Reed Smith Client Alerts

A recent decision from the Delaware Court of Chancery, Pilot Air Freight, LLC v. Manna Freight Systems, Inc., held that a survival clause in an asset purchase agreement for representations and warranties created a contractual limitations period applicable to representation and warranty claims, but did not bar fraud claims filed after the 15-month deadline.

Authors: Brian M. Rostocki Benjamin P. Chapple Alexandria P. Murphy

Case Background

The dispute in Pilot Air Freight, LLC v. Manna Freight Systems, Inc., No. 2019-0992-JRS, 2020 WL 5588671 (Del. Ch. Sept. 18, 2020), arose out of an asset purchase agreement (the Agreement), whereby the plaintiff, Pilot Air Freight, LLC (Pilot), purchased substantially all the assets of the defendant, Manna Freight Systems, Inc. (Manna).

Under the Agreement, Manna, as the seller, made contractual representations and warranties to Pilot, the buyer, regarding the fitness of Manna’s trucking business. The parties agreed that Manna would indemnify Pilot for any breaches of the representations and warranties, and that any claim for indemnification must be filed within 15 months of the Agreement closing. Manna’s contractual representations and warranties included a statement that it had not received notice that any of its 30 largest customers for the previous calendar year would materially reduce their use of Manna’s services after the transaction closed. Apart from Manna’s contractual representations and warranties, Pilot disclaimed reliance on any extra-contractual representations.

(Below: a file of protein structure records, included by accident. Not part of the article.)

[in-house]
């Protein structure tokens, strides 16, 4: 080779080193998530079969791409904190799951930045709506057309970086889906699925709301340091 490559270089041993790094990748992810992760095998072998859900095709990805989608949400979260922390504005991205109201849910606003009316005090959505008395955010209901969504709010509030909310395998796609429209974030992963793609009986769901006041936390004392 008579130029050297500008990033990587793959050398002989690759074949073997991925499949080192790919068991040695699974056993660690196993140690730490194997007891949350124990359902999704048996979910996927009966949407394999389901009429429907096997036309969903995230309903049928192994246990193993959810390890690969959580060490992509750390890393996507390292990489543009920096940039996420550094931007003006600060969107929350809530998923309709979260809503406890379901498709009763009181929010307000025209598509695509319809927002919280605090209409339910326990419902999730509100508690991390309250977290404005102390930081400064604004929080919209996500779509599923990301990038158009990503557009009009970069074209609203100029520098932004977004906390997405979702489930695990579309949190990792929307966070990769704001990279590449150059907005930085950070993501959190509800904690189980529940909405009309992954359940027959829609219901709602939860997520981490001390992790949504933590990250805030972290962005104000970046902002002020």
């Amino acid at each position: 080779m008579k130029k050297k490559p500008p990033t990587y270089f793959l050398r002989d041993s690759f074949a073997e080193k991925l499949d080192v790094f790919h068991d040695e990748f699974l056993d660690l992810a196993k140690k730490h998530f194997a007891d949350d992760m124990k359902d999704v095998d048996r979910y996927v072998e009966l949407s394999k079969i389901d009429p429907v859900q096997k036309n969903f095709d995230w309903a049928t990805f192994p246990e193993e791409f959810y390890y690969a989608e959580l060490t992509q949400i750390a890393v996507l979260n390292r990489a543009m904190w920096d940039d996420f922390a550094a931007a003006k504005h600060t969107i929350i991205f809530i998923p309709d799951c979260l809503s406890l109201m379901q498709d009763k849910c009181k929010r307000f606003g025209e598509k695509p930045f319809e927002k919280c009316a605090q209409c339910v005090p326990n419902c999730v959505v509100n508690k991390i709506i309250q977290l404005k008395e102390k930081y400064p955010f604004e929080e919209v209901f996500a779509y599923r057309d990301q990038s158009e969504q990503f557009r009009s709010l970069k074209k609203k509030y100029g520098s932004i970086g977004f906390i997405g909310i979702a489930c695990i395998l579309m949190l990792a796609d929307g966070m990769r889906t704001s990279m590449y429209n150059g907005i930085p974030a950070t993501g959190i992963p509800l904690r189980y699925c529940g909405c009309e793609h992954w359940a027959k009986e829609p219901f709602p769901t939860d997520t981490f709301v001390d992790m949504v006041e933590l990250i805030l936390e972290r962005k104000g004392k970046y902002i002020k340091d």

The Agreement closed on July 16, 2018. Thereafter, Pilot alleged it discovered loss of most or all business from three of the designated key customers and one vendor, who had given Manna notice of material changes to their relationship. Pilot submitted an indemnification demand to Manna within 15 months of closing. Manna rejected the demand, resulting in Pilot filing suit against Manna more than 15 months after closing, on December 11, 2018. Pilot alleged breach of contract, breach of the implied covenant of good faith and fair dealing, fraud, and contractual indemnification against Manna.

Manna moved to dismiss Pilot’s claims. First, Manna argued the Agreement’s 15-month survival clause shortened the limitations period for claims alleging breach of representations and warranties. Second, Manna argued, among other things, that the fraud claims should fail because they were untimely for the same reason as the contractual representation and warranty claims and were barred by the anti-reliance language in the Agreement to the extent they alleged extra-contractual fraud.